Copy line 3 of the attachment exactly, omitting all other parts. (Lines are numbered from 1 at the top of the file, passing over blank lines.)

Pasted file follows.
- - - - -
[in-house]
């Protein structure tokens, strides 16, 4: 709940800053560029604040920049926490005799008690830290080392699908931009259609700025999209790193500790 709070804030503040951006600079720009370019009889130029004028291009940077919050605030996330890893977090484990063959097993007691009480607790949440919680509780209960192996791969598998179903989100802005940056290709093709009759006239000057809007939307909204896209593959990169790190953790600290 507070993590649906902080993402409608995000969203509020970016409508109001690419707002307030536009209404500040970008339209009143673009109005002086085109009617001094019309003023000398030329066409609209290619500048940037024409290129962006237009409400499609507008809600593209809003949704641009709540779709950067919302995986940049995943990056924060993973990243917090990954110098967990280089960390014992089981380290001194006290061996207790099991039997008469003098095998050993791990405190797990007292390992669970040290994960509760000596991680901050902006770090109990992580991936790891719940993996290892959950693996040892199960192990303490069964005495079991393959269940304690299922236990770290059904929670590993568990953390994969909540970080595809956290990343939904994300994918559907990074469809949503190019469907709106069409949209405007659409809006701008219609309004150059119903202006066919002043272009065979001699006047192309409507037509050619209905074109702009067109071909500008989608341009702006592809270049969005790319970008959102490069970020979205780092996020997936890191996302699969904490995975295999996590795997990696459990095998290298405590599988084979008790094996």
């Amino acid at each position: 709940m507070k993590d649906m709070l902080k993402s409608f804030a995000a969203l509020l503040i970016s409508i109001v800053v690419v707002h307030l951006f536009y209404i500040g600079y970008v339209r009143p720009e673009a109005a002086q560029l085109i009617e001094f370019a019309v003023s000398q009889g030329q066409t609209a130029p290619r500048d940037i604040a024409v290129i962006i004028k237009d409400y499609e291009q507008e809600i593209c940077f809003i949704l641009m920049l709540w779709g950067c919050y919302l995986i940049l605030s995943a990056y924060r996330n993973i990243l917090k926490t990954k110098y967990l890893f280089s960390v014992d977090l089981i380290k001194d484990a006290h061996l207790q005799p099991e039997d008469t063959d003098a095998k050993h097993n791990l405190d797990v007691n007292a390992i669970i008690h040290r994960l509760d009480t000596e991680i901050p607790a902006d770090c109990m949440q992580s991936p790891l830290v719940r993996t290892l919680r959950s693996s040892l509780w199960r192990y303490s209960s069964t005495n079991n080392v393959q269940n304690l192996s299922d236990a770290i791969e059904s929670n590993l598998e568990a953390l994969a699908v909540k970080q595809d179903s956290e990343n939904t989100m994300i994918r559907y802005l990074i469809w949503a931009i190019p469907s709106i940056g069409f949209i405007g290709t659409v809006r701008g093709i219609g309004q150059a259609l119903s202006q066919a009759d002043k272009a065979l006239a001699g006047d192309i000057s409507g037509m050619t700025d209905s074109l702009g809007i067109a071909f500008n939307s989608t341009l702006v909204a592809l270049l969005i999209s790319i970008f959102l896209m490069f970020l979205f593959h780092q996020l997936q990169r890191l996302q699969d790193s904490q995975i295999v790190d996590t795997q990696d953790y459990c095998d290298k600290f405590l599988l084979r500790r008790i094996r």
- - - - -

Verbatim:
């Amino acid at each position: 709940m507070k993590d649906m709070l902080k993402s409608f804030a995000a969203l509020l503040i970016s409508i109001v800053v690419v707002h307030l951006f536009y209404i500040g600079y970008v339209r009143p720009e673009a109005a002086q560029l085109i009617e001094f370019a019309v003023s000398q009889g030329q066409t609209a130029p290619r500048d940037i604040a024409v290129i962006i004028k237009d409400y499609e291009q507008e809600i593209c940077f809003i949704l641009m920049l709540w779709g950067c919050y919302l995986i940049l605030s995943a990056y924060r996330n993973i990243l917090k926490t990954k110098y967990l890893f280089s960390v014992d977090l089981i380290k001194d484990a006290h061996l207790q005799p099991e039997d008469t063959d003098a095998k050993h097993n791990l405190d797990v007691n007292a390992i669970i008690h040290r994960l509760d009480t000596e991680i901050p607790a902006d770090c109990m949440q992580s991936p790891l830290v719940r993996t290892l919680r959950s693996s040892l509780w199960r192990y303490s209960s069964t005495n079991n080392v393959q269940n304690l192996s299922d236990a770290i791969e059904s929670n590993l598998e568990a953390l994969a699908v909540k970080q595809d179903s956290e990343n939904t989100m994300i994918r559907y802005l990074i469809w949503a931009i190019p469907s709106i940056g069409f949209i405007g290709t659409v809006r701008g093709i219609g309004q150059a259609l119903s202006q066919a009759d002043k272009a065979l006239a001699g006047d192309i000057s409507g037509m050619t700025d209905s074109l702009g809007i067109a071909f500008n939307s989608t341009l702006v909204a592809l270049l969005i999209s790319i970008f959102l896209m490069f970020l979205f593959h780092q996020l997936q990169r890191l996302q699969d790193s904490q995975i295999v790190d996590t795997q990696d953790y459990c095998d290298k600290f405590l599988l084979r500790r008790i094996r």